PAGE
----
0:42:50.4 BW: Yeah, you can go online and go to Chacruna or DoubleBlind and get some really good advice on dosage. Or you can listen to some really amazing folk music, Parallelograms by Linda Perhacs, and you'll get a transmission on the right attitude to approach a mushroom in a second. So I think that's where the culture-makers come into play, and there's a bit of a divide between the psychedelic movement and the culture players. Like the musicians who do psychedelics, they have no desire to speak at the Horizons conference necessarily. So there's this entire... There's maps everywhere through... And even through artists who don't really do psychedelics, there's people who create art that is psychedelic just by its very structure and nature, like the writer Terry Tempest Williams for instance, who writes about the desert, or Charles Bowden, who also writes about the Sonora Desert. The psychedelic lives in high culture, lives in high art, it lives in the high theory politics, like the fractal way of thinking, it's like instant PhD-level downloads that are accessible to almost everybody I've known who's gone into this world.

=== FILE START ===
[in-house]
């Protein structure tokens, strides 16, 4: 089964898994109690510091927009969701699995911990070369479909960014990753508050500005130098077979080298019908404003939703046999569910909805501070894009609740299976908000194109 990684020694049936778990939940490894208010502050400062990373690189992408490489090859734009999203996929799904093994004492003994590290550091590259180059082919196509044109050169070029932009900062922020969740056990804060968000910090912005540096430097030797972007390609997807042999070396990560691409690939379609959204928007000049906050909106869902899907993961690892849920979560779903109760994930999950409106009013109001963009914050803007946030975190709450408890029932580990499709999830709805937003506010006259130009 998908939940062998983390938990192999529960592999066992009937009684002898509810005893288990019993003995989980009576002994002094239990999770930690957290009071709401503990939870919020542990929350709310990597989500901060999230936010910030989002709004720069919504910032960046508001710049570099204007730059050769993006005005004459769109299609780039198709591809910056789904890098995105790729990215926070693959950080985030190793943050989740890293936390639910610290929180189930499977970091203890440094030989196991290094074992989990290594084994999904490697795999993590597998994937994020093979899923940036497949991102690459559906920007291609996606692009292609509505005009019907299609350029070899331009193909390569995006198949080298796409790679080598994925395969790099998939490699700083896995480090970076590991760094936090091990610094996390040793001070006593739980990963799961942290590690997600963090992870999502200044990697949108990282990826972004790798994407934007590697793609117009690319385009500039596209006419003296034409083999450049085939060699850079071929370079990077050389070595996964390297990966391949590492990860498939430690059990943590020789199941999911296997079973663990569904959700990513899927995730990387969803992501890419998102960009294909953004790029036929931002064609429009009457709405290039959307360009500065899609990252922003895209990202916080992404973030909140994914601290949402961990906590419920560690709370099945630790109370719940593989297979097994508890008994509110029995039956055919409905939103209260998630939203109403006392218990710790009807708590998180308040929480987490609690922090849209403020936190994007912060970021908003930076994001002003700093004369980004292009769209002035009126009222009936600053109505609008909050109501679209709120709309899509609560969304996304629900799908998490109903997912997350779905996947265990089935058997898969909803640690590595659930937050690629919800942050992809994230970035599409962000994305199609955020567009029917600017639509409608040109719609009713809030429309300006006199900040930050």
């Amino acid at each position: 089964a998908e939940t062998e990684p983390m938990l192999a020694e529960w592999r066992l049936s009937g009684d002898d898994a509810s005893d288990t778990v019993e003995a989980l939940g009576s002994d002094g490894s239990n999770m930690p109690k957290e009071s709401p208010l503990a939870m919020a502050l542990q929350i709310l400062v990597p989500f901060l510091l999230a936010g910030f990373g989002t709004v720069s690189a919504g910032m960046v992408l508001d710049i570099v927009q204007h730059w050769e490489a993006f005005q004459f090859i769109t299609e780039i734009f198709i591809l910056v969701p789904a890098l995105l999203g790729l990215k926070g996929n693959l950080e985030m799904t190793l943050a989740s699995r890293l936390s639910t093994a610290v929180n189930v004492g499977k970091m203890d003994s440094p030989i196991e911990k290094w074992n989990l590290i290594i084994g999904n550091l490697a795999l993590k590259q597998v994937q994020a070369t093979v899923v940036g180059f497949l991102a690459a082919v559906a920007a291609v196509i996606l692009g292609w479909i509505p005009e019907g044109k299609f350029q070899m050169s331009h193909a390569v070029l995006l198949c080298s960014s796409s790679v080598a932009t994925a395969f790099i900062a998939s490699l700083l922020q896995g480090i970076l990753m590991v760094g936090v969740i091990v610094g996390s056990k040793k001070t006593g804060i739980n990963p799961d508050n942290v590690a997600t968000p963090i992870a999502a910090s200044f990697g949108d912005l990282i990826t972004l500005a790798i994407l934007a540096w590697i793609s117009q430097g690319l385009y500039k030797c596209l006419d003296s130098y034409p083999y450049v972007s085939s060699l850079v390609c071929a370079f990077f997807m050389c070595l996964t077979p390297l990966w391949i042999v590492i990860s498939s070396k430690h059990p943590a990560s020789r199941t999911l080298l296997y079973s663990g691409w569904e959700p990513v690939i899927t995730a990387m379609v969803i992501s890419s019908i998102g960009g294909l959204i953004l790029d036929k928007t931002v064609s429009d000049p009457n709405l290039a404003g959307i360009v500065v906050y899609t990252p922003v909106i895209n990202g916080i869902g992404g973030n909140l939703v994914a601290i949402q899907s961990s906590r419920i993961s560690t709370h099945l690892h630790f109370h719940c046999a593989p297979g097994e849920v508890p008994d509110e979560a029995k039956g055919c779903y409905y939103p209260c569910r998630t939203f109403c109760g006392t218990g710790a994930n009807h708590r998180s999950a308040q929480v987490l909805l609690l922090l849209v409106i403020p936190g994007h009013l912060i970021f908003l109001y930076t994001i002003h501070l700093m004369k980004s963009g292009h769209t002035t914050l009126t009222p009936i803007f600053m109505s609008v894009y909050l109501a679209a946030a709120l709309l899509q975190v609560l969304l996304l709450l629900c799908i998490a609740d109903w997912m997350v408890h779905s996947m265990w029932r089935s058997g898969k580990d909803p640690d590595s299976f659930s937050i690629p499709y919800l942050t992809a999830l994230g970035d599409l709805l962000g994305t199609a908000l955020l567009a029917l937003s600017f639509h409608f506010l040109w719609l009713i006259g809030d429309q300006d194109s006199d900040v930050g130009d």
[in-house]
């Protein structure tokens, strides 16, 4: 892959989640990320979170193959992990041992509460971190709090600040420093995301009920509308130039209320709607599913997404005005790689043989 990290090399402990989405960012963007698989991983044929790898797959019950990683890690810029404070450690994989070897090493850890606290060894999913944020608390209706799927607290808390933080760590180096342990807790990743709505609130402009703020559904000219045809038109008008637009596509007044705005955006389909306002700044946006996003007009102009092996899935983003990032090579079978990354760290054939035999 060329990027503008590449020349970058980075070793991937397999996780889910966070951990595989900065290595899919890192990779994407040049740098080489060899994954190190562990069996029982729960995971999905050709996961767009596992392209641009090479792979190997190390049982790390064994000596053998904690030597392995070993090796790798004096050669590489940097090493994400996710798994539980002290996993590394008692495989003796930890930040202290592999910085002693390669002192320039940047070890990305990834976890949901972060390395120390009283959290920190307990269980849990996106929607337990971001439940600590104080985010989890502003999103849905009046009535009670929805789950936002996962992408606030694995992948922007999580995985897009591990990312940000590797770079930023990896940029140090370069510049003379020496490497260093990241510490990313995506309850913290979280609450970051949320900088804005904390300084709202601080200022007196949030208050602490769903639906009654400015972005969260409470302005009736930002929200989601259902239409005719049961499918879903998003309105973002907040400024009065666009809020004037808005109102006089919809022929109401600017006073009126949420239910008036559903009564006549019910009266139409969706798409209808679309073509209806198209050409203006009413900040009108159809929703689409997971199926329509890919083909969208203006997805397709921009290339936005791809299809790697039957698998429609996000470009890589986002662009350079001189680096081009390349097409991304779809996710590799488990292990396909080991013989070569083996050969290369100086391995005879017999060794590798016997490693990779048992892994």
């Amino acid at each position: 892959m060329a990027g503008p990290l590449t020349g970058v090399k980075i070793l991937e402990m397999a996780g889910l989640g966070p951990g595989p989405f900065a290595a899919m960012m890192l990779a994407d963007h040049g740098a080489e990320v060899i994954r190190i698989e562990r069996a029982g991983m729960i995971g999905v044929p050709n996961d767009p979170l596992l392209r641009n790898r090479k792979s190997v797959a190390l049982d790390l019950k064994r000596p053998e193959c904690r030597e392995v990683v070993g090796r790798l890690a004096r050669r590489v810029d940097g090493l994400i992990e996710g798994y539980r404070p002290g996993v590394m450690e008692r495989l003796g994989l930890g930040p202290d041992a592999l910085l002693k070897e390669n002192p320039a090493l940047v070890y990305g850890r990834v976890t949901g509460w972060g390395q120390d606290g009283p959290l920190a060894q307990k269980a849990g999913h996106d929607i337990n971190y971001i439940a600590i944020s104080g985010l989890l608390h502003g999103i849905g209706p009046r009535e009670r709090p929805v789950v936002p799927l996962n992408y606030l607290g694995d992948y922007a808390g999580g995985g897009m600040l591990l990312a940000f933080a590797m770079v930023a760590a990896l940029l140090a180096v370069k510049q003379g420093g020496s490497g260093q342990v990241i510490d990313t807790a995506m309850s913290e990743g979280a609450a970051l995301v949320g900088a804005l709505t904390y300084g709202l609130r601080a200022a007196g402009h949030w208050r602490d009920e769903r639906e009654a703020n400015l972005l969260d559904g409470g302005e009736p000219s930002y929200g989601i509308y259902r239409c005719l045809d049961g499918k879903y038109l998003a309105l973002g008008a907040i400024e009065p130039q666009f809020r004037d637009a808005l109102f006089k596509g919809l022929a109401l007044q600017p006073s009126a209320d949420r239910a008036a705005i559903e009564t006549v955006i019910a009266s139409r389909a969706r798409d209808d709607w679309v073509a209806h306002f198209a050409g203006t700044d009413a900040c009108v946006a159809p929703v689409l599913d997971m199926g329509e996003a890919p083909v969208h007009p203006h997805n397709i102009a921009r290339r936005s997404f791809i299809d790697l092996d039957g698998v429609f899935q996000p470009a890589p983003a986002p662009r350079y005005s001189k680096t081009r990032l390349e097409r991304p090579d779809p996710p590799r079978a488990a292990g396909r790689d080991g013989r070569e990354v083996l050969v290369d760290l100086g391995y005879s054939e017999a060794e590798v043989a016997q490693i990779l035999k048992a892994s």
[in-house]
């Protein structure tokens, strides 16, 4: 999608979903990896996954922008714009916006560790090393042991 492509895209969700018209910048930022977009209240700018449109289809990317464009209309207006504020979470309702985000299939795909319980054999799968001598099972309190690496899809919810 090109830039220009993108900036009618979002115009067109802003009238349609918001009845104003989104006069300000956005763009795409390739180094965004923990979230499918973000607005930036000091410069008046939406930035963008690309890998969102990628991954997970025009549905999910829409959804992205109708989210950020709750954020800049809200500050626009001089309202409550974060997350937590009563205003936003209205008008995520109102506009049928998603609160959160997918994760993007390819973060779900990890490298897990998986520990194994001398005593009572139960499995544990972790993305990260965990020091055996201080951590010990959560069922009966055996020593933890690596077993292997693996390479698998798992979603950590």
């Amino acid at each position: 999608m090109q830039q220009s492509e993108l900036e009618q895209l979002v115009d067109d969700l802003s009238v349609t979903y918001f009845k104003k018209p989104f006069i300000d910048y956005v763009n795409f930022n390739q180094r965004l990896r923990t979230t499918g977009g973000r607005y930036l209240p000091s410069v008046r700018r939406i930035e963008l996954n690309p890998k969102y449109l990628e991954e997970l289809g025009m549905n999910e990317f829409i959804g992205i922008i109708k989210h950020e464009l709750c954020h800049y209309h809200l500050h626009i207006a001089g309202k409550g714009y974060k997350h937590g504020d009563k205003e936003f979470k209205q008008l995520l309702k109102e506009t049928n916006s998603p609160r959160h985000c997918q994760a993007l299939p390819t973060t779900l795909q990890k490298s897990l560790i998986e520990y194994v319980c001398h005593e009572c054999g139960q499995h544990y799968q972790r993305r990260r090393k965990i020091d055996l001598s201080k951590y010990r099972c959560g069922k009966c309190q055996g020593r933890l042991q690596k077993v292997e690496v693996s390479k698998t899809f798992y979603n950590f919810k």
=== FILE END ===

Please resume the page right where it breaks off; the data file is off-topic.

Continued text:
0:44:03.4 PA: Without all the potential college debt in 10 years.

0:44:07.7 BW: Exactly, yeah. Actually, just really painful to try to hold a anti-position with saying [unclear speech] pathways. It gets in the way of my own practice, and so I've stepped back and gone like, Wow, this is so rich, and this is so potentially like crazy right-wing politics or this or that from Peter Thiel," but I've sat down, and I need to listen to Peter Thiel talk. What does he have to say? He's interested in mushrooms. He probably has some interesting things to say, even if I disagree with a ton of stuff about where he comes from. There's too much genius in that human being not to listen to him.

0:44:48.2 PA: Yeah, 'cause all of those people are, they're all mirrors. To some degree they're all part of this collective that we're all in together, they're all part of the story that we're weaving with mushrooms.

0:45:00.8 BW: It's an old story. Yeah, I did 30 grams recently, for the first time.

0:45:06.6 PA: Oh, my God. Okay.